Developing a Curriculum for Undergraduate Work in the Digital Archives

December 17, 2012 § 1 Comment

I want to highlight a recent journal issue and a seminar from 2011 because each documents ways to engage student in applied digital work through the archives.  I’m addressing them together because I believe that combined, they suggest a model for a sequential undergraduate curriculum for digital archives.  The latest issue of the journal, Archive focuses on “Undergraduates in the Archives“, including a roundtable discussion and case studies of student work in the Archives.  In February 2011, as part of NITLE’s Digital Scholarship Seminar series, Bob Kieft of Occidental organized a seminar, “Digital Scholarship in the Online Archive,” that focused on ways to engage students in digital projects using the digital archives openly available online or available through an institution’s library subscriptions and featured Lauren Coats, Laura McGrane, and Laura Mandell.  The recording for this seminar is freely available online (it opens in Elluminate, now Blackboard Collaborate).

While we are seeing a growing number of examples of undergraduate digital scholarship, it is often an isolated experience in a student’s career.  That is, students might work on one faculty member’s digital project or they might develop a digital thesis but they do not have sustained engagement with digital scholarship throughout their undergraduate experience.  Although digital scholarship seems like important preparation for students who will enter a world where knowledge is built and shared across digital networks, how to integrate it into the curriculum–rather than having it only as a punctuated experience–remains an open challenge.

The seminar, “Digital Scholarship in the Online Archive,” is important because Coates, Mandell, and McGrane describe ways that undergraduates can use existing digital archives.  Too often, instructors are daunted by the prospect of undergraduate digital scholarship because it seems to require substantial digital work from scratch on the part of the instructor and student.  Or it may be that undergraduate digital scholarship only seems possible at those institutions with a digital humanities initiative (like Hamilton College) or digital scholarship lab (like the University of Richmond).  But, in fact, many digital resources are already available either openly online or through library subscriptions (see, for example, the resources aggregated by NINES); building projects on these resources is a significant skill in the digital age, whether we call that “remix,” “mash-up,” or “curation”.  And such work develops  literacy for archival work; as students become familiar with how digital archives are constructed, they are more prepared to do their own archival work.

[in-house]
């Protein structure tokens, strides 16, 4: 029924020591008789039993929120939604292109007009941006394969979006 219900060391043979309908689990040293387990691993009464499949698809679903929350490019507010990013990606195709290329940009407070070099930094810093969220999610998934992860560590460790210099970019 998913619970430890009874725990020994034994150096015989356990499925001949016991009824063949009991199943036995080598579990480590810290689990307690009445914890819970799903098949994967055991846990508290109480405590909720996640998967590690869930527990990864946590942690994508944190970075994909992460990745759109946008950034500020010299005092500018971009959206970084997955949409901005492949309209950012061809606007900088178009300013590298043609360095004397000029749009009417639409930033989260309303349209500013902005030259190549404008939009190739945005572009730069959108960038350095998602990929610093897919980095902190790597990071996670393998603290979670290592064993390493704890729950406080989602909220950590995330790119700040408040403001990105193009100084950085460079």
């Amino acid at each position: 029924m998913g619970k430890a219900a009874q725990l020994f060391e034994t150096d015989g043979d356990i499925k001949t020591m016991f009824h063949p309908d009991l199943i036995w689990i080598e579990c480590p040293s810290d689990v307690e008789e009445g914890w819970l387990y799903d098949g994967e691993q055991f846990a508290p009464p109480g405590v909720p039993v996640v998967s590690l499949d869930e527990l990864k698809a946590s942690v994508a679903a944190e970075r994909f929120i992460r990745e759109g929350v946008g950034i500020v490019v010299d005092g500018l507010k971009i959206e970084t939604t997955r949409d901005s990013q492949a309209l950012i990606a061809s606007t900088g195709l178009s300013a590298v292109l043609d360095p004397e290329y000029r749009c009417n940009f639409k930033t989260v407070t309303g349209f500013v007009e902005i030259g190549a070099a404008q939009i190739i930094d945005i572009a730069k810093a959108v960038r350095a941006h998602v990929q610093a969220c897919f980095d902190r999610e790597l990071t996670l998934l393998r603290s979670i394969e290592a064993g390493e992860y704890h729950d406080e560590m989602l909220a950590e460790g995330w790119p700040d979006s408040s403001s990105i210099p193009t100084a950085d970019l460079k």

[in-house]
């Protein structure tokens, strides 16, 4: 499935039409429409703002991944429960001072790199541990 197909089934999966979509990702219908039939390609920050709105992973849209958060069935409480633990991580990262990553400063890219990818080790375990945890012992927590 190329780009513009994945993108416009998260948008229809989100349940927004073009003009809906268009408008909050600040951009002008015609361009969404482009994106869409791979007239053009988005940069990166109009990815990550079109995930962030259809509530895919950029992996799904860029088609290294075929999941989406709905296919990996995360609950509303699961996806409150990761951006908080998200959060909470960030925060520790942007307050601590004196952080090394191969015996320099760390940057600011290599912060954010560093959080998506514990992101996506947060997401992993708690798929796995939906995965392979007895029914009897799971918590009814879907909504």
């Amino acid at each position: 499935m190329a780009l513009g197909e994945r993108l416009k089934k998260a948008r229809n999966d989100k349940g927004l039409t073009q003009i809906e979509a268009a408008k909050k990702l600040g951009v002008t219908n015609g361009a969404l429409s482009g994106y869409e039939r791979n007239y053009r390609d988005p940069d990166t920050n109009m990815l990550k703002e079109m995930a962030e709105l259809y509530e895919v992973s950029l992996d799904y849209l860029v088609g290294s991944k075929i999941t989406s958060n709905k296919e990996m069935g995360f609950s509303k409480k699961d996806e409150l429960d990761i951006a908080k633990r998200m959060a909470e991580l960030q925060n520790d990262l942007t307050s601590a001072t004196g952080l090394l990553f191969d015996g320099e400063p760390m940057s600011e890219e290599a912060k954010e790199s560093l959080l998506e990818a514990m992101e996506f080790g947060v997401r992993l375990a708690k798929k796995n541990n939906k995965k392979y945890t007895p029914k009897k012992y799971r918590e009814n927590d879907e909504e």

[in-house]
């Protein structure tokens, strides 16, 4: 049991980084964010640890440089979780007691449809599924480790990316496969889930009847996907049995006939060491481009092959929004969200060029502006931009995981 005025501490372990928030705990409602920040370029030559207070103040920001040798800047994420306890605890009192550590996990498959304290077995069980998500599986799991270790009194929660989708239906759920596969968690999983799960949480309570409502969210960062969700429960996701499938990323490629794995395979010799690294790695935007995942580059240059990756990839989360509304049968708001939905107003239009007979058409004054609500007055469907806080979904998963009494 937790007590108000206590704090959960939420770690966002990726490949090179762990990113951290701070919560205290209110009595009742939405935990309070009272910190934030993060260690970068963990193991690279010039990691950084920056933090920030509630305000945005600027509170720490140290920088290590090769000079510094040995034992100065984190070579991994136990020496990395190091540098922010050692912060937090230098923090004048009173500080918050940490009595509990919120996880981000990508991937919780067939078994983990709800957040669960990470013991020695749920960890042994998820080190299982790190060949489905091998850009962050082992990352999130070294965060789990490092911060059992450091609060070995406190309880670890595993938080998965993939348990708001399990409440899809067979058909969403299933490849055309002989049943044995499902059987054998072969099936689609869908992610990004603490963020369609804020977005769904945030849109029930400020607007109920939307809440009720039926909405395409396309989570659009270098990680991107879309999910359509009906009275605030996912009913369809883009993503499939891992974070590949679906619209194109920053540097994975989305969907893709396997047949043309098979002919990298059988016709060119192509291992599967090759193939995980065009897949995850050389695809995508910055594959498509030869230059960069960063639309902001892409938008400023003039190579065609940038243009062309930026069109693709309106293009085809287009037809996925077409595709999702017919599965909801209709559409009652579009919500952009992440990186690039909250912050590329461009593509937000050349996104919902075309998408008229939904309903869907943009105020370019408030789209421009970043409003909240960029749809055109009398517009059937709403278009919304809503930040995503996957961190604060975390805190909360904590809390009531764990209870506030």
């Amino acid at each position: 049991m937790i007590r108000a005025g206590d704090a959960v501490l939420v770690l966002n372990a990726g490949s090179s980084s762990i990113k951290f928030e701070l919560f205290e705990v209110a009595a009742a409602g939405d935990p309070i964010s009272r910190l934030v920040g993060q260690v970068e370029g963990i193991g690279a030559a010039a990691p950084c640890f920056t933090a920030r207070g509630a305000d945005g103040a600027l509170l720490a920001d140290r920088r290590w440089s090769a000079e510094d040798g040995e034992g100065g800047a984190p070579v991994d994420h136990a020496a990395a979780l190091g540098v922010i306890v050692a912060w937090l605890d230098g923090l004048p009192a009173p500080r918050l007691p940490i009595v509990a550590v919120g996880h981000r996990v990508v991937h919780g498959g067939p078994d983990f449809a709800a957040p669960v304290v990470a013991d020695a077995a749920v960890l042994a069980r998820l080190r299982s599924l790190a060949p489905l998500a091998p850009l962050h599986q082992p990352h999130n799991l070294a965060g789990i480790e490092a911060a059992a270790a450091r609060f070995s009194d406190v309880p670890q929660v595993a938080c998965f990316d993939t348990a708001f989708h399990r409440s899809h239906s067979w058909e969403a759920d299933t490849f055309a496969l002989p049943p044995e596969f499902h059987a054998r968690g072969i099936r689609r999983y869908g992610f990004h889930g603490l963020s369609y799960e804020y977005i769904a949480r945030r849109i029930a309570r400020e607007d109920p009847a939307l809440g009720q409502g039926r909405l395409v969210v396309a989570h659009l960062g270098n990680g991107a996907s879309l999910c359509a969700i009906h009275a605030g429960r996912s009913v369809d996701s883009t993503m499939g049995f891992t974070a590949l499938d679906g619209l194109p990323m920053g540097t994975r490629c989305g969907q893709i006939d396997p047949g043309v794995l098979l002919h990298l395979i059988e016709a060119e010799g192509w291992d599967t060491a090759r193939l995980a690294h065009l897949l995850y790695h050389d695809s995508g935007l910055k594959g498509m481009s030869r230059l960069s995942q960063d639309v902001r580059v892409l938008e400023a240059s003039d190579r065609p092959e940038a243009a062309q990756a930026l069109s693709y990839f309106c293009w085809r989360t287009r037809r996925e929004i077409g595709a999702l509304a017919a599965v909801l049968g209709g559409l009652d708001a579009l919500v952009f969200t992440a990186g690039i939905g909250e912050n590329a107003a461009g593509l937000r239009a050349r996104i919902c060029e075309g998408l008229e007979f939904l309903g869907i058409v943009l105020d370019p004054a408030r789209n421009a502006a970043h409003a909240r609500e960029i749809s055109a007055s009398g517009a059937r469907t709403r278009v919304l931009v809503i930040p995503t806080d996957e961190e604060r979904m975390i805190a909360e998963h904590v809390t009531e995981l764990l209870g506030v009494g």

That’s where the case studies in Archive, Issue 2 come in.  In these cases, students actively contribute to the work of archives in a variety of ways–working with rare books, building archival tools, learning in the archive as lab, mapping archival objects, and digitizing materials.  While students could learn all they need working on this project, having some preparation in earlier classes–like those described for the seminar above–lowers the learning curve and puts them ahead in their work.

I’ve described only two steps in a graduated digital scholarship curriculum, but I think we can build out from there.  Earlier steps might include using digital archives as course materials in place of textbooks or contributing to digital archival projects through crowdsourcing.  Later steps would include collaborative undergraduate research with faculty on digital projects, mentoring younger students in digital work, or individual digital thesis work. As the links above demonstrate, I can find examples of all of these steps, though right now those steps occur at different institutions with different students.  But, if we put them together, we get a vision of what an undergraduate curriculum focused on digital archives or more broadly on digital scholarship–might be.

 

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